recognize a "reality" separate from itself. After summarizing his previous research,
Freud returns to the question of "oceanic" feeling, finding it unconvincing as an
explanation of the source of religious sentiment in human beings. Instead, according
to Freud, it is a longing for paternal protection in childhood that continues into adult
life as a sustained "fear of the superior power of Fate."
In Future of an Illusion, Freud lamented the common man's preoccupation
with the "enormously exalted father" embodied by God. The idea of placating a
supposedly higher being for future recompense seems utterly infantile and absurd.
The reality is, however, that masses of men persist in this illusion for the duration of
their lives. According to Freud, men exhibit three main coping mechanisms to
counter their experience of suffering in the world: 1) deflection of pain and
disappointment (through planned distractions); 2) substitutive satisfactions (mainly
through the replacement of reality by art); 3) intoxicating substances. Freud
concludes that religion cannot be clearly categorized within this schema. What does
man wish for and aim to achieve in life? Religious belief hinges on this central
question. Most immediately, men strive to be happy, and their behavior in the
outside world is determined by this "pleasure principle." But the possibilities for
happiness and pleasure are limited, and more often we experience unhappiness
from the following three sources: 1) our body; 2) the external world; and 3) our
relations to other men. We employ various strategies to avoid displeasure: by
isolating ourselves voluntarily, becoming a member of the human community (i.e.
contributing to a common endeavor), or influencing our own organism. Religion
dictates a simple path to happiness. It thereby spares the masses of their individual
neuroses, but Freud sees few other benefits in religion.
After looking specifically at religion, Freud broadens his inquiry into the
relationship between civilization and misery. One of his main contentions is that

civilization is responsible for our misery: we organize ourselves into civilized society
to escape suffering, only to inflict it back upon ourselves. Freud identifies three key
historical events that produced this disillusionment with human civilization: 1) the
victory of Christendom over pagan religions (and consequently the low value placed
on earthly life in Christian doctrine); 2) the discovery and conquest of primitive
tribes and peoples, who appeared to Europeans to be living more happily in a state
of nature; 3) scientific identification of the mechanism of neuroses, which are
caused by the frustrating demands put on the individual by modern society. An
antagonism toward civilization developed when people concluded that only a
reduction of those demands - in other words, withdrawal from the society that
imposed them - would lead to greater happiness.
Freud defines civilization as the whole sum of human achievements and
regulations intended to protect men against nature and "adjust their mutual
relations." A "decisive step" toward civilization lies in the replacement of the
individual's power by that of the community. This substitution henceforth restricts
the possibilities of individual satisfaction in the collective interests of law and order.
Here Freud draws an analogy between the evolution of civilization and the libidinal
development of the individual, identifying three parallel stages in which each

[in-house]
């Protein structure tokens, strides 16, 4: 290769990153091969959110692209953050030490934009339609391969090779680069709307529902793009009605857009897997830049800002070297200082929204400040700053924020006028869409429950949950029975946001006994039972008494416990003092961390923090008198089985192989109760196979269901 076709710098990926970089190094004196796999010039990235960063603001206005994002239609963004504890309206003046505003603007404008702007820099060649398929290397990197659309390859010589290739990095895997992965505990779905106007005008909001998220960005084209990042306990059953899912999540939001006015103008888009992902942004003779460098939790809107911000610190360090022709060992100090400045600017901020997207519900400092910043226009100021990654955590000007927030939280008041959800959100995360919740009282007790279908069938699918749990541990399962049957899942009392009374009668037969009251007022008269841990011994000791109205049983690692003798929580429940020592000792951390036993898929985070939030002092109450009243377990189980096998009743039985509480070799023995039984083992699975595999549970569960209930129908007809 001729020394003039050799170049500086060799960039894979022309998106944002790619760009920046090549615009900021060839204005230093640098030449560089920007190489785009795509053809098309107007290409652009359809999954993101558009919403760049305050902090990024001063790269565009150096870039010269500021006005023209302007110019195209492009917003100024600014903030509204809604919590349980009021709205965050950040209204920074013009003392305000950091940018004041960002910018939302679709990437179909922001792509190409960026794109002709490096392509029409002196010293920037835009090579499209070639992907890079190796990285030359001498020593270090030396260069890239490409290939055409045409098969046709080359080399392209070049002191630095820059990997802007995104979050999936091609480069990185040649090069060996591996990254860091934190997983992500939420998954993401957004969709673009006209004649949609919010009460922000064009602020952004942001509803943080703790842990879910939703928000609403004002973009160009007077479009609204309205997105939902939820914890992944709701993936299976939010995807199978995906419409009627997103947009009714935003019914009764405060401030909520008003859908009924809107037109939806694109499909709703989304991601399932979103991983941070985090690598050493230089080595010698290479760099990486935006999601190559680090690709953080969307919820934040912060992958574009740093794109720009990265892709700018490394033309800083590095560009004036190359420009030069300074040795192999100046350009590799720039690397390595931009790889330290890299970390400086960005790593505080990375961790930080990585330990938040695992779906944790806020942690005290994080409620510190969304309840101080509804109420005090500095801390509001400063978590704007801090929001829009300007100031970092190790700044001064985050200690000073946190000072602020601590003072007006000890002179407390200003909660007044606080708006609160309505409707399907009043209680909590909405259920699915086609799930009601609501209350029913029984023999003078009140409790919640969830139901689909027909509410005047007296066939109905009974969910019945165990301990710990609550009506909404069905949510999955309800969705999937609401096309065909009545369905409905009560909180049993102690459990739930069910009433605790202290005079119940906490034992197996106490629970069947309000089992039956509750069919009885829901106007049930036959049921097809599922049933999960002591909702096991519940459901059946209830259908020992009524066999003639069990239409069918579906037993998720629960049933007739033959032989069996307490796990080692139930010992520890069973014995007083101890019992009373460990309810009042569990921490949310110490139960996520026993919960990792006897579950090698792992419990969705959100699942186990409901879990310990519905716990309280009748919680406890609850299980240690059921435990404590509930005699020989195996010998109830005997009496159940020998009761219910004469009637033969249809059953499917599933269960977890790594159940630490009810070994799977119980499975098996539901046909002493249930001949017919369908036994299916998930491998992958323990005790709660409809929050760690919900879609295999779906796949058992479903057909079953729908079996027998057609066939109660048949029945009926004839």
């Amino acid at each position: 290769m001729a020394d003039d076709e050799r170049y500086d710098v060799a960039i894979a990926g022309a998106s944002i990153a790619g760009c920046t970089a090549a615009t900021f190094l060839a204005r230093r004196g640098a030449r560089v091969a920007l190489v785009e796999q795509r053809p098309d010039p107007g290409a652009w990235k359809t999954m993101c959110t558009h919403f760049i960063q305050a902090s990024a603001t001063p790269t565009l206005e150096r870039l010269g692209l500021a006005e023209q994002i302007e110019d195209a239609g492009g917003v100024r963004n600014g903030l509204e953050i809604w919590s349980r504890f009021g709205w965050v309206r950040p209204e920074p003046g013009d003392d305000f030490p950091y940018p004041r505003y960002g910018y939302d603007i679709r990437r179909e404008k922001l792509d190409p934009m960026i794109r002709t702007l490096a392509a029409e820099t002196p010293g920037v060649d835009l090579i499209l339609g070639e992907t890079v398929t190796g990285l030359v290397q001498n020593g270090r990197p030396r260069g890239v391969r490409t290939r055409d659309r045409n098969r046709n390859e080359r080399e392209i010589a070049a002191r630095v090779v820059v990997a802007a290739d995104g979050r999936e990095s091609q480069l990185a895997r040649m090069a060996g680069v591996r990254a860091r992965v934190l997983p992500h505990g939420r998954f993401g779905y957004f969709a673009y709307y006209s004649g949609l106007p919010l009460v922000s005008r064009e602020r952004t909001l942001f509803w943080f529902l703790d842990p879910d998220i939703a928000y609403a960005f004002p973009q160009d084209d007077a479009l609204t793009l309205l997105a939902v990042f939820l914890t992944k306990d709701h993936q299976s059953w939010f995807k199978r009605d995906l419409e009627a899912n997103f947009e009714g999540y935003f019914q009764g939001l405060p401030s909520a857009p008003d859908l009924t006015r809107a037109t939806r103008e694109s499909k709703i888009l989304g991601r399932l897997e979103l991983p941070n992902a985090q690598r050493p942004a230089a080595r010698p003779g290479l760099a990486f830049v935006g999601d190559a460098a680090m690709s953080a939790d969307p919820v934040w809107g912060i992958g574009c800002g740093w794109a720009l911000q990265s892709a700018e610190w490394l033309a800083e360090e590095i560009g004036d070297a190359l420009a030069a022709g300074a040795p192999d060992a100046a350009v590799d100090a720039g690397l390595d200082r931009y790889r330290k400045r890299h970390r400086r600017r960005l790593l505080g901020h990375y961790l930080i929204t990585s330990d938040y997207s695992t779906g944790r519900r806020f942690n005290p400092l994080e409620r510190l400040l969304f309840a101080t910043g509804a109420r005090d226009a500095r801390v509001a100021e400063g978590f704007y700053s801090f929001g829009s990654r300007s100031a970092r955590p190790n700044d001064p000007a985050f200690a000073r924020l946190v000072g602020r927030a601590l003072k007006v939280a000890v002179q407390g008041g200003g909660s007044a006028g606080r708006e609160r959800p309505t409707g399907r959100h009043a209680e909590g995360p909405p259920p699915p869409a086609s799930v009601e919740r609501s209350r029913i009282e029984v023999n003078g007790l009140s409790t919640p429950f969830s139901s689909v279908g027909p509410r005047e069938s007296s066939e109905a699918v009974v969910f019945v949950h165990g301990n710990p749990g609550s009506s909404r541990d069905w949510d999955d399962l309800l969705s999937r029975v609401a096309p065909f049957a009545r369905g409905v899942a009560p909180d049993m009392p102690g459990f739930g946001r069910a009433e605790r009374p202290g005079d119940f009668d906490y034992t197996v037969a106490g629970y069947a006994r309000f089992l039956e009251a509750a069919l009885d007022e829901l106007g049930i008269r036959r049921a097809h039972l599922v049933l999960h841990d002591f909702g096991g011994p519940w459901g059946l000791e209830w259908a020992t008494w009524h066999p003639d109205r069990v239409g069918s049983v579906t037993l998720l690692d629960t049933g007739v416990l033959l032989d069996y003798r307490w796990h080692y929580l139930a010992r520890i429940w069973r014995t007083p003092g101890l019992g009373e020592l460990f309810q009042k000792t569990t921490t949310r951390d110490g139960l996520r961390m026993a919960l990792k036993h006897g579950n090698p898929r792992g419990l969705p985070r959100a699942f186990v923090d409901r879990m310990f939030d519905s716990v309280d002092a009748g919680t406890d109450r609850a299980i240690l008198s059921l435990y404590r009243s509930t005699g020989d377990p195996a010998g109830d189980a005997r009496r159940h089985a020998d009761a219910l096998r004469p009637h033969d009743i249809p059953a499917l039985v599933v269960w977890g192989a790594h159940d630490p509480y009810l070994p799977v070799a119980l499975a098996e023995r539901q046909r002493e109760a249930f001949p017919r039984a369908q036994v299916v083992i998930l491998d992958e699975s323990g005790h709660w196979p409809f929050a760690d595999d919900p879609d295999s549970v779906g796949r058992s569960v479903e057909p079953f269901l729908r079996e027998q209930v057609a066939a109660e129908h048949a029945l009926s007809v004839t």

occurs: 1) character-formation (acquisition of an identity); 2) sublimation
(channeling of primal energy into other physical or psychological activities); 3) nonsatisfaction/renunciation of instincts (burying of aggressive impulses in the
individual; imposition of the rule of law in society).
Even if one of the main purposes of civilization is to bind each man's libidinal
impulses to those of others, love and civilization eventually come into conflict with
one another. Freud identifies several different reasons for this later antagonism. For
one, family units tend to isolate themselves and prevent individuals from detaching
and maturing on their own. Civilization also saps sexual energy by diverting it into
cultural endeavors. It also restricts love object choices and mutilates our erotic
lives. Taboos (namely, against incest), laws, and customs impose further
restrictions. Freud reasons that civilization's antagonism toward sexuality arises
from the necessity to build a communal bond based on relations of friendship. If the
activity of the libido were allowed to run rampant, it would likely destroy the
monogamous love-relationship of the couple that society has endorsed as the most
stable.
Freud next objects to the commandment "Love thy neighbor" because,
contrary to Biblical teaching, he has come to see human beings as primarily
aggressive rather than loving. He first identified this instinctual aggressiveness in
Beyond the Pleasure Principle, and though his proposed "death drive" was initially
met with skepticism, he maintains and develops the thesis here. Civilization is
continually threatened with disintegration because of this inclination to aggression.
It invests great energy in restraining these death instincts, and achieves this goal by
installing within the individual a sort of watchdog agency, which Freud calls the
super-ego, to master our desire for aggression. For Freud, the entire evolution of
civilization can be summed up as a struggle between Eros and the death drive,
overseen by the super-ego.
With the establishment of the super-ego comes a sense of bad conscience.
Because it is internalized, the super-ego omnisciently regulates both our thoughts

and deeds, whereas prior to its installation, individuals only had to submit
themselves to a higher authority for punishment (such as parents) in the case of
fully accomplished acts. There are two sources of guilt: 1) fear of authority and 2)
fear of the super-ego. In the latter case, instinct renunciation no longer liberates the
individual from the sense of internal guilt that the super-ego continues to
perpetuate. By extension, civilization reinforces the sense of guilt to regulate and
accommodate the ever-increasing numbers of relationships between men. It
becomes a more repressive force that individuals find increasingly difficult to
tolerate. Freud considers this increasing sense of guilt to be "most important
problem in the development of civilization," since it takes an enormous toll on the
happiness of individuals. In the last chapter, Freud clarifies his usage of seemingly
interchangeable terms: the "super-ego" is an internal agency whose existence has
been inferred; "conscience" is one of the functions ascribed to the super-ego, to
keep watch over the intentions and actions of the ego; "sense of guilt" designates
the perception that the ego has of being surveyed and arises from the tension
between its own strivings and the (often overly severe) demands of the super-ego. It
can be felt prior to the execution of the guilty act, whereas "remorse" refers
exclusively to the reaction after the act of aggression has been carried out. Finally,
Freud re-emphasizes the instinct of aggression and self-destruction as the single
greatest problem facing civilization, as manifested in "the present time." He ends by
asking which force - "eternal Eros" or his potent adversary - will prevail.